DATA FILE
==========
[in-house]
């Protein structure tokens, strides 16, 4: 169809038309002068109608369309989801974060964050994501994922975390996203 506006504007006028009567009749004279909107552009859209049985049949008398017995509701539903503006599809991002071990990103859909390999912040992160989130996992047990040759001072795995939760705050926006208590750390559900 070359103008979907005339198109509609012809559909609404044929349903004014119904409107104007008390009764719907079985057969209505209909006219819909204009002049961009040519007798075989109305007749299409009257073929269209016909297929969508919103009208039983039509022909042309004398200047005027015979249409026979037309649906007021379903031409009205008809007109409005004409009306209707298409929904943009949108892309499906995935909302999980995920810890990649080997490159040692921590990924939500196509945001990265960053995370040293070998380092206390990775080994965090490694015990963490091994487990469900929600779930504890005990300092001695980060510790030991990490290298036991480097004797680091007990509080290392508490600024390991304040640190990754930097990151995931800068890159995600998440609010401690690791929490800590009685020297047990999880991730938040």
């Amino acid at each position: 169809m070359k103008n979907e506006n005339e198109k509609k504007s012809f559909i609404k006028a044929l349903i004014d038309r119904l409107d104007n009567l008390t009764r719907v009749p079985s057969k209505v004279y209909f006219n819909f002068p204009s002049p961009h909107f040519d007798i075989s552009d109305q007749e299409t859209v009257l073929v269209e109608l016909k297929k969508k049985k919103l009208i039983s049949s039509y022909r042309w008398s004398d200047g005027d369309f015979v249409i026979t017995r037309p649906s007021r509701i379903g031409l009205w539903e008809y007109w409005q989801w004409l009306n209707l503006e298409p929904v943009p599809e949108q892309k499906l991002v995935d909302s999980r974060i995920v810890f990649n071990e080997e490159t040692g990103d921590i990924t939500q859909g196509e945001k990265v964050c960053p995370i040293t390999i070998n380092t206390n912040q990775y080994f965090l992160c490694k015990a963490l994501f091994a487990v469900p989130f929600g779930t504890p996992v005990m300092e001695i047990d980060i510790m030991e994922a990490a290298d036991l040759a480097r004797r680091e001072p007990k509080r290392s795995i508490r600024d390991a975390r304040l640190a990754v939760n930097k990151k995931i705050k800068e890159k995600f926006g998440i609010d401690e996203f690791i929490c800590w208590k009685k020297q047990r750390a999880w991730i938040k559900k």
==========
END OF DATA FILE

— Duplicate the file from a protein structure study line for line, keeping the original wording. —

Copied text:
[in-house]
């Protein structure tokens, strides 16, 4: 169809038309002068109608369309989801974060964050994501994922975390996203 506006504007006028009567009749004279909107552009859209049985049949008398017995509701539903503006599809991002071990990103859909390999912040992160989130996992047990040759001072795995939760705050926006208590750390559900 070359103008979907005339198109509609012809559909609404044929349903004014119904409107104007008390009764719907079985057969209505209909006219819909204009002049961009040519007798075989109305007749299409009257073929269209016909297929969508919103009208039983039509022909042309004398200047005027015979249409026979037309649906007021379903031409009205008809007109409005004409009306209707298409929904943009949108892309499906995935909302999980995920810890990649080997490159040692921590990924939500196509945001990265960053995370040293070998380092206390990775080994965090490694015990963490091994487990469900929600779930504890005990300092001695980060510790030991990490290298036991480097004797680091007990509080290392508490600024390991304040640190990754930097990151995931800068890159995600998440609010401690690791929490800590009685020297047990999880991730938040």
């Amino acid at each position: 169809m070359k103008n979907e506006n005339e198109k509609k504007s012809f559909i609404k006028a044929l349903i004014d038309r119904l409107d104007n009567l008390t009764r719907v009749p079985s057969k209505v004279y209909f006219n819909f002068p204009s002049p961009h909107f040519d007798i075989s552009d109305q007749e299409t859209v009257l073929v269209e109608l016909k297929k969508k049985k919103l009208i039983s049949s039509y022909r042309w008398s004398d200047g005027d369309f015979v249409i026979t017995r037309p649906s007021r509701i379903g031409l009205w539903e008809y007109w409005q989801w004409l009306n209707l503006e298409p929904v943009p599809e949108q892309k499906l991002v995935d909302s999980r974060i995920v810890f990649n071990e080997e490159t040692g990103d921590i990924t939500q859909g196509e945001k990265v964050c960053p995370i040293t390999i070998n380092t206390n912040q990775y080994f965090l992160c490694k015990a963490l994501f091994a487990v469900p989130f929600g779930t504890p996992v005990m300092e001695i047990d980060i510790m030991e994922a990490a290298d036991l040759a480097r004797r680091e001072p007990k509080r290392s795995i508490r600024d390991a975390r304040l640190a990754v939760n930097k990151k995931i705050k800068e890159k995600f926006g998440i609010d401690e996203f690791i929490c800590w208590k009685k020297q047990r750390a999880w991730i938040k559900k």